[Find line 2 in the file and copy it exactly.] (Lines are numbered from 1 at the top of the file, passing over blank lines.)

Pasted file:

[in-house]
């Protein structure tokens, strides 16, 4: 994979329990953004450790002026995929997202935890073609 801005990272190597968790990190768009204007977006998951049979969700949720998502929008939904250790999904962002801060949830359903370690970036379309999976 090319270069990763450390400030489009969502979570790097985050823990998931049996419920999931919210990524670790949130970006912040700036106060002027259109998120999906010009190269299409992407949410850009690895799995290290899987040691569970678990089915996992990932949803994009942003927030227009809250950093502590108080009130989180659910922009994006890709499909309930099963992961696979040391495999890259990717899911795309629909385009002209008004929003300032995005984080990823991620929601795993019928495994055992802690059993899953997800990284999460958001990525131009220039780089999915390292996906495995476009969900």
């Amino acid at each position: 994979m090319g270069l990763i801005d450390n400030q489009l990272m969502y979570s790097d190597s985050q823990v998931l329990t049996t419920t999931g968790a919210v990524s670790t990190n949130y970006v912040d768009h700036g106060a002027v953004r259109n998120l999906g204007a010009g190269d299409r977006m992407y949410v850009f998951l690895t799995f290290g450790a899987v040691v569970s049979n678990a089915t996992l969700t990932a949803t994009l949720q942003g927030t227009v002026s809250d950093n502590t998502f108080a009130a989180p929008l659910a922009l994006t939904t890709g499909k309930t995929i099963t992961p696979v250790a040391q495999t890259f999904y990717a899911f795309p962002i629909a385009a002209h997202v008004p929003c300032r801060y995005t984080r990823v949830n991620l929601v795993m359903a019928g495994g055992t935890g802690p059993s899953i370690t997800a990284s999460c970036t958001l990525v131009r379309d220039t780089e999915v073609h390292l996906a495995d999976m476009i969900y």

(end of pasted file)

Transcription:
């Protein structure tokens, strides 16, 4: 994979329990953004450790002026995929997202935890073609 801005990272190597968790990190768009204007977006998951049979969700949720998502929008939904250790999904962002801060949830359903370690970036379309999976 090319270069990763450390400030489009969502979570790097985050823990998931049996419920999931919210990524670790949130970006912040700036106060002027259109998120999906010009190269299409992407949410850009690895799995290290899987040691569970678990089915996992990932949803994009942003927030227009809250950093502590108080009130989180659910922009994006890709499909309930099963992961696979040391495999890259990717899911795309629909385009002209008004929003300032995005984080990823991620929601795993019928495994055992802690059993899953997800990284999460958001990525131009220039780089999915390292996906495995476009969900």